As I grew up in the darker depths of NYC, attended h.s. in the middle of tough Bed-Sty, and had never come close to being mugged, I thought this incident in sunny LA marked a surprising turn of events. The tale has long since entered my repertoire of frequently recounted experiences. You’re lucky you’ve still got your camera, Gerald (or do you?).

kd6dkc
kd6dkc on April 2, 2005 at 9:16 am

Mr. DeLuca’s 1980s photo is a pretty close match to the way the La Tosca looked when I last saw it in 1979. I originally thought the furniture on the sidewalk in front of the theater indicated work was going on inside but it now seems likely that a nearby store was just displaying sale items all along the walkway. The corner storefront where the word “shop” can be partially seen was called Wanda’s in 1970.

Gerald A. DeLuca
Gerald A. DeLuca on April 2, 2005 at 5:50 am

A direct link to my photo of La Tosca.
View link

kd6dkc
kd6dkc on July 23, 2004 at 3:43 pm

Other than the name La Tosca, the most “Italian memory” I have of the theater is of two murals or bas-relief sculptures flanking the stage/screen area and depicting a lute-player serenading his sweetheart who was looking down from a mini-balcony. When I photographed the exterior of the La Tosca in 1979, the marquee was painted light blue and the building was white (paint flaking off on the corner side that housed a small shop formerly called Hansa Haus).

Gerald A. DeLuca
Gerald A. DeLuca on July 23, 2004 at 3:24 pm

This is all very interesting to me. I live on the east coast. I too took a picture of the exterior some time in the 1980s when I went into my marquee-photographing mode. Being Italian, loving Italian films and operas, I thought “La Tosca” was a fabulous name for a movie theatre. Keep us informed.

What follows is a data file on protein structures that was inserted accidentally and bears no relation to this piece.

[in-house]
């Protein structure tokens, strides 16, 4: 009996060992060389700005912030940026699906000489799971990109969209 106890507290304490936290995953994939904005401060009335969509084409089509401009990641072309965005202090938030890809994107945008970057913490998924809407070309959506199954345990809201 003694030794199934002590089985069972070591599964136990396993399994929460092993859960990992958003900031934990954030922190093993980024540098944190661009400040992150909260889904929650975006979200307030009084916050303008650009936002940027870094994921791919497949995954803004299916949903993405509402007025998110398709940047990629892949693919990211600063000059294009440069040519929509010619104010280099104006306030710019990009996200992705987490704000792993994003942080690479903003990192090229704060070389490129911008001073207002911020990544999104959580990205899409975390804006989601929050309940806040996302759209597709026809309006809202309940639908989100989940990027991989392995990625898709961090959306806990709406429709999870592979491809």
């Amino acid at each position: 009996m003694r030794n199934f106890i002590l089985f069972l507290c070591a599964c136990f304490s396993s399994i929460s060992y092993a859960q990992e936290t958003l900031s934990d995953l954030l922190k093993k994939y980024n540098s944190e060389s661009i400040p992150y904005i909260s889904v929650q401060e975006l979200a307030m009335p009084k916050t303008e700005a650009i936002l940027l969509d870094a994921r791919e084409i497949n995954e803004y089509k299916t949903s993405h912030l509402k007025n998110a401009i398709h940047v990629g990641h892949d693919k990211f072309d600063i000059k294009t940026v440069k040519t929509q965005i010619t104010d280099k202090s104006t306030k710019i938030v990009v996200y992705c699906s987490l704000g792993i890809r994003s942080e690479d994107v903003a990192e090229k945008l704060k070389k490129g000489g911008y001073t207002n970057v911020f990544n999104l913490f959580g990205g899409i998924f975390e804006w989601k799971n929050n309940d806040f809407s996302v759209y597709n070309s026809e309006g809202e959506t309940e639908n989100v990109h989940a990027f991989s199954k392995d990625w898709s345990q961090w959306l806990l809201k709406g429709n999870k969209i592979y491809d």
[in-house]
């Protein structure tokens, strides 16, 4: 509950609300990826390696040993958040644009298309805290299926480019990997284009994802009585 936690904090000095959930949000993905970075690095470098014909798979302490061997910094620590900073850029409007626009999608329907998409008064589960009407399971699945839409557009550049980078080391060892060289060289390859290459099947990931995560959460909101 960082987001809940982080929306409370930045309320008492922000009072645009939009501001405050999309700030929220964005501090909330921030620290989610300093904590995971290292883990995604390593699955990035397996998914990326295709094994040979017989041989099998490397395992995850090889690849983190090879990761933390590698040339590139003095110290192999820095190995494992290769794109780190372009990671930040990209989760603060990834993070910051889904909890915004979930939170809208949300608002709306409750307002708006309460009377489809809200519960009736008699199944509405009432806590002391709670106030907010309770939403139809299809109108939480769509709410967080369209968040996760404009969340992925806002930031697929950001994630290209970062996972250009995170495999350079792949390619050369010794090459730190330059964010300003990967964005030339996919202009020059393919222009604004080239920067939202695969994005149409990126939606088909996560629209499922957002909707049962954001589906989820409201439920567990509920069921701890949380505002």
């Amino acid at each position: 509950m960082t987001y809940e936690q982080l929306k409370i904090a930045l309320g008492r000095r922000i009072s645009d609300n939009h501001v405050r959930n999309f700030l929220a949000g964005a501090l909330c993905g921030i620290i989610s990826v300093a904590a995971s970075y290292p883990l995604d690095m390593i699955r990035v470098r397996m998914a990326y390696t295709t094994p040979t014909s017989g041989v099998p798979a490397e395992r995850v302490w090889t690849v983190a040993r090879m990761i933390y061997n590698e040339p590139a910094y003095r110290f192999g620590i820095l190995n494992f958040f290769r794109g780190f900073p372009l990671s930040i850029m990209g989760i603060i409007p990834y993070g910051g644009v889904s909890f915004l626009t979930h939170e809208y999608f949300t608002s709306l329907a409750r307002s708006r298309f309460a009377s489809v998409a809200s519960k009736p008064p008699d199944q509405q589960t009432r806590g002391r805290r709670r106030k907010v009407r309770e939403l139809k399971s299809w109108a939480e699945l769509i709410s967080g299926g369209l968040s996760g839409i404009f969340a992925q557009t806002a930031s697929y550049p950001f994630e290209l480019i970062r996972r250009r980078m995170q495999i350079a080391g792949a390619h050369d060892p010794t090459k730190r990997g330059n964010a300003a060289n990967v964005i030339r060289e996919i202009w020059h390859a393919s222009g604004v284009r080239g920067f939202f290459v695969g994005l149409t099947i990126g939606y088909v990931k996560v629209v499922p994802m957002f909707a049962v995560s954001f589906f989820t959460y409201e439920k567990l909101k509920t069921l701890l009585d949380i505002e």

kd6dkc
kd6dkc on July 23, 2004 at 2:37 pm

They must have removed the water fountain booth before my time as I do not recall that. For their German-speaking audience, they used to mail out illustrated program schedules listing films for several months ahead. Starting in December of 1956 the Saturday ticket prices were increased to 75 cents for matinees and 85 cents for evening showings, but 85 cents for all Sunday and holiday screenings. “Yellow car” trolleys of the V and J Lines passed right in front of the La Tosca but by 1964-65, buses #9 and 95 had replaced the streetcars. A taped announcement of film times could be heard by calling REpublic 3-7292.

alcoatom
alcoatom on July 23, 2004 at 1:12 pm

The La Tosca was my neighborhood show and we went there many times. In those days the price for a kid was 15 cents. The manager or owner’s name was Burkoff. At the time the theater was very much on the cutting edge. There was a water fountain booth that you went into and the water automatically turned and off when you left. Lots of good memories sitting there in “lodge section” watching movies.
I was by the place in the 80’s and have a picture to add, the place is all boarded up and looks like it’s ready for USC to buy it and tear it down. When can I send the picture? tom layden

kd6dkc
kd6dkc on March 16, 2004 at 11:47 pm

It’s possible Italian films were shown there at one time, but it was known for German films when I was a regular customer. However, when I last saw and photographed the La Tosca, circa 1979, it appeared to be undergoing either renovation or demolition, and the marquee listed Korean, Indian and German films. The theater’s name probably had no connection to the films shown there as it likely was a “mainstream” movie house in earlier days.

Gerald A. DeLuca
Gerald A. DeLuca on March 16, 2004 at 6:10 pm

Considering the name of the theatre, was it ever an Italian-language house?

kd6dkc
kd6dkc on March 4, 2004 at 1:37 am

The La Tosca, at 30th and Vermont, screened old German movies and newsreels (Neue Deutsche Wochenschau) every weekend during the 1950s and early 1960s, usually playing to a full house. Hungarian films were played mid-week. It was owned and operated at that time by Hermann and Meta Kleinhens. Tickets were 75 cents, if I remember correctly. The interior featured Venetian murals.